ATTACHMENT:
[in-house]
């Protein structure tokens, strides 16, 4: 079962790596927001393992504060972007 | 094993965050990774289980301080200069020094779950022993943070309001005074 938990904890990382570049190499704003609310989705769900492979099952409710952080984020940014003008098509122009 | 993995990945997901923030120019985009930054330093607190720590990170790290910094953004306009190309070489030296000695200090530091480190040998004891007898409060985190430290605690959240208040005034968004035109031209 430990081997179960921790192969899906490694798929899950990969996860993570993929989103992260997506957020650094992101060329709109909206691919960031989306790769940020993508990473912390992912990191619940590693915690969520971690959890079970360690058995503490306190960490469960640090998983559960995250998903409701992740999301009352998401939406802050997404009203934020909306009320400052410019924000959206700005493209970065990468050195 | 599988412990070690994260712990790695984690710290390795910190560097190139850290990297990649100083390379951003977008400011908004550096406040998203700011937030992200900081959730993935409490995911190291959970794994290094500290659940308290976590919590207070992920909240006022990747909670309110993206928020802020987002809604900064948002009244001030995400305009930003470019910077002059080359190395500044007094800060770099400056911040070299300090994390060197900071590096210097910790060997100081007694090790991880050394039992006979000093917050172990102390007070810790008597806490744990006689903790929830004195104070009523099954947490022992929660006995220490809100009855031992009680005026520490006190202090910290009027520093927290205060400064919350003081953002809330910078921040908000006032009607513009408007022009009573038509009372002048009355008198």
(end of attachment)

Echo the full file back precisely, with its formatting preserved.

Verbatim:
[in-house]
């Protein structure tokens, strides 16, 4: 079962790596927001393992504060972007 | 094993965050990774289980301080200069020094779950022993943070309001005074 938990904890990382570049190499704003609310989705769900492979099952409710952080984020940014003008098509122009 | 993995990945997901923030120019985009930054330093607190720590990170790290910094953004306009190309070489030296000695200090530091480190040998004891007898409060985190430290605690959240208040005034968004035109031209 430990081997179960921790192969899906490694798929899950990969996860993570993929989103992260997506957020650094992101060329709109909206691919960031989306790769940020993508990473912390992912990191619940590693915690969520971690959890079970360690058995503490306190960490469960640090998983559960995250998903409701992740999301009352998401939406802050997404009203934020909306009320400052410019924000959206700005493209970065990468050195 | 599988412990070690994260712990790695984690710290390795910190560097190139850290990297990649100083390379951003977008400011908004550096406040998203700011937030992200900081959730993935409490995911190291959970794994290094500290659940308290976590919590207070992920909240006022990747909670309110993206928020802020987002809604900064948002009244001030995400305009930003470019910077002059080359190395500044007094800060770099400056911040070299300090994390060197900071590096210097910790060997100081007694090790991880050394039992006979000093917050172990102390007070810790008597806490744990006689903790929830004195104070009523099954947490022992929660006995220490809100009855031992009680005026520490006190202090910290009027520093927290205060400064919350003081953002809330910078921040908000006032009607513009408007022009009573038509009372002048009355008198």